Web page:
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Tuesday September 17, 2013 MYT 12:00:00 AM
Tuesday September 17, 2013 MYT 7:44:56 AM
by p. aruna
PETALING JAYA: Former Information Minister Tan Sri Zainuddin Maidin recalls seeing Chin Peng for the first time at a cafe in Haadyai the night before the signing of the 1989 peace accord.
“We had no idea that he and Rashid Maidin were staying at the same hotel, and having dinner at the same cafe, that night.
“I asked my news editor to approach them and try to get an interview. However, when he did, they ignored him,” said Zainuddin, who was then Utusan Malaysia chief editor.
On Chin Peng’s final wish for his ashes to be brought back to Malaysia, Zainuddin said it was not the right time.
“If the ashes are allowed to be brought back here, some will want to build a memorial for him,” he said.
“Even if the Government allows the ashes to be brought back, now is not the right time as sentiments are high. They can probably bring the ashes back quietly later.”
Meanwhile, a British officer who was in the forefront of the fight against the communists during the Malayan Emergency in 1948, Leon Comber, said he met Chin Peng many years later in Canberra.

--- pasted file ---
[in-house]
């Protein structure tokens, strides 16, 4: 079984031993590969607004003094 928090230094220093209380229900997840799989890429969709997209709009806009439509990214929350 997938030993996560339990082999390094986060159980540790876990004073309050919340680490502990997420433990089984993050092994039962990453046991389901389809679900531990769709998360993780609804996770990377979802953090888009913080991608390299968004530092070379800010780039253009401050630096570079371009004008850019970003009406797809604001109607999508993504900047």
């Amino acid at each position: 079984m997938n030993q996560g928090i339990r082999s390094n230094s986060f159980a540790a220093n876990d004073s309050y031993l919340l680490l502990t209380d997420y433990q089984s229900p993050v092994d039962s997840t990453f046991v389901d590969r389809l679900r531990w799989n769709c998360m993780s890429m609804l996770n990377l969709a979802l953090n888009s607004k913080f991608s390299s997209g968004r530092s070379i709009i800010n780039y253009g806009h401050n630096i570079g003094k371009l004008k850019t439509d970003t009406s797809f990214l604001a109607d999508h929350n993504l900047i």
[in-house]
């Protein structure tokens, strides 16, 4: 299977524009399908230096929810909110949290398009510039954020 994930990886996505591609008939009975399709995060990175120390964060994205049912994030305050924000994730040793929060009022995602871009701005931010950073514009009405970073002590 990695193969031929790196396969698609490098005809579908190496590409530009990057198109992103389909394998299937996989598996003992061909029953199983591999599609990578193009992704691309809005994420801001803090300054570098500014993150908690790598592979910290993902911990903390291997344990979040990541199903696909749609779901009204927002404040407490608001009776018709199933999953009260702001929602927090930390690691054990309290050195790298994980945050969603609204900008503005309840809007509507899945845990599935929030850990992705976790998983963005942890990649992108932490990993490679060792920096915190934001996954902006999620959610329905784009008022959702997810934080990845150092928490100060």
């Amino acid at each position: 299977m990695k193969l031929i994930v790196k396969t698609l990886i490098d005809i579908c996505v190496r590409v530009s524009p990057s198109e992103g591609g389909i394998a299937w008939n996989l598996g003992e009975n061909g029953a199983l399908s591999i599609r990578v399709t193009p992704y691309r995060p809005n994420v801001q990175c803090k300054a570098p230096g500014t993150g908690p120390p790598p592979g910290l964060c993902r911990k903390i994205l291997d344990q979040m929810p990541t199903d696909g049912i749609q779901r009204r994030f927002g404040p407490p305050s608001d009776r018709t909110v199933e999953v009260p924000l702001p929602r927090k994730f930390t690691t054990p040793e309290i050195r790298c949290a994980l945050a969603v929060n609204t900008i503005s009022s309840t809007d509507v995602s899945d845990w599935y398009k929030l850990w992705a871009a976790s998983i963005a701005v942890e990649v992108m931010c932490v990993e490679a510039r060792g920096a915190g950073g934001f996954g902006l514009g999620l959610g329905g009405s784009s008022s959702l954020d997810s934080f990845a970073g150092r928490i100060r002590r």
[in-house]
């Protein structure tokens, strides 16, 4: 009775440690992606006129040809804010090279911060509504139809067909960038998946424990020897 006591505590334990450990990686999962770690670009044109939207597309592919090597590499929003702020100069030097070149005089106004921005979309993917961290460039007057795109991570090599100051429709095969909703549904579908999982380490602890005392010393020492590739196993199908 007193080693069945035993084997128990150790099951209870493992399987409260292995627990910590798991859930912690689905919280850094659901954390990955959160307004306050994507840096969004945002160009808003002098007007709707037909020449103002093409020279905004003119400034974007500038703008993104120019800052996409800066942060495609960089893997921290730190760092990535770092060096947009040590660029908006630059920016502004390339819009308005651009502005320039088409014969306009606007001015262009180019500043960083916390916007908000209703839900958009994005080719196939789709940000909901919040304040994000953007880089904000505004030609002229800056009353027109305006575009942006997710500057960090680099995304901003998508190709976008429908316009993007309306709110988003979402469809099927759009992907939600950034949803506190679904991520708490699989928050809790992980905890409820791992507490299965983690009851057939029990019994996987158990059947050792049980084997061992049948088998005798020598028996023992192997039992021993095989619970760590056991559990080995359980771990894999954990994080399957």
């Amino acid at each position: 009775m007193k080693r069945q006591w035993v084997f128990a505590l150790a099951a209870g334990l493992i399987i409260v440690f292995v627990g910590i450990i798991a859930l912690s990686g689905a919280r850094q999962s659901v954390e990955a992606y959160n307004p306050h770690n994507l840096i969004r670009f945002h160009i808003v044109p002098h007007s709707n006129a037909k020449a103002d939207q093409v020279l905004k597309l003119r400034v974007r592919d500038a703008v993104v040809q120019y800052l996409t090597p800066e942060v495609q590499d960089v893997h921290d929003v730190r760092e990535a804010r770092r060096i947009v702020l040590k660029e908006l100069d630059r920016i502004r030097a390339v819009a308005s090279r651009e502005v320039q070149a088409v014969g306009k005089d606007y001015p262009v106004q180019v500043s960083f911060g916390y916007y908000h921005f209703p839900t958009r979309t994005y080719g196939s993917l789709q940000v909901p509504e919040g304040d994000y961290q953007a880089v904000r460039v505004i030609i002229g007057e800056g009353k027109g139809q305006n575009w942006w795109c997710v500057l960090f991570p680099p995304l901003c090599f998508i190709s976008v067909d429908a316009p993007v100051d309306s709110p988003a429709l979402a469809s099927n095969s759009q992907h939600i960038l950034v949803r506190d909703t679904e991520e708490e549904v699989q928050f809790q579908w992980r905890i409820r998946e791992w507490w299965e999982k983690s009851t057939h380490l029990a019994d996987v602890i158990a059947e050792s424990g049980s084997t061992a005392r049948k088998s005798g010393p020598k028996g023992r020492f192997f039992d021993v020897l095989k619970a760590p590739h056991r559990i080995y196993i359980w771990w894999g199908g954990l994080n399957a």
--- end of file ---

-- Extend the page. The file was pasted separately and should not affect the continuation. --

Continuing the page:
It was in 1999 when Comber, now aged 89, met the former Communist Party of Malaya secretary-general at a two-day conference.
“I remember meeting him for the first and last time there. We had lunch together.
“He was affable, and looked just like an ordinary, well-to-do Chinese towkay to me.
“I did try asking him about what he had been up to after leaving Malaya, in Beijing and in Thailand, but he was not very forthcoming about it,” said Comber, a Visiting Senior Research Fellow at Singapore’s Institute of South-East Asian Studies, yesterday.
Comber served as an officer in the Indian army during World War II before coming to Malaya and playing a critical role in the formative years of the police Special Branch.
He later published an extensive account of his experiences in a book titled Malaya’s Secret Police, 1945-1960: The Role of the Special Branch in the Malayan Emergency.
The Star’s former group chief editor Datuk V.K. Chin, who passed away in June 2011, was also present at the signing of the peace accord in Thailand.
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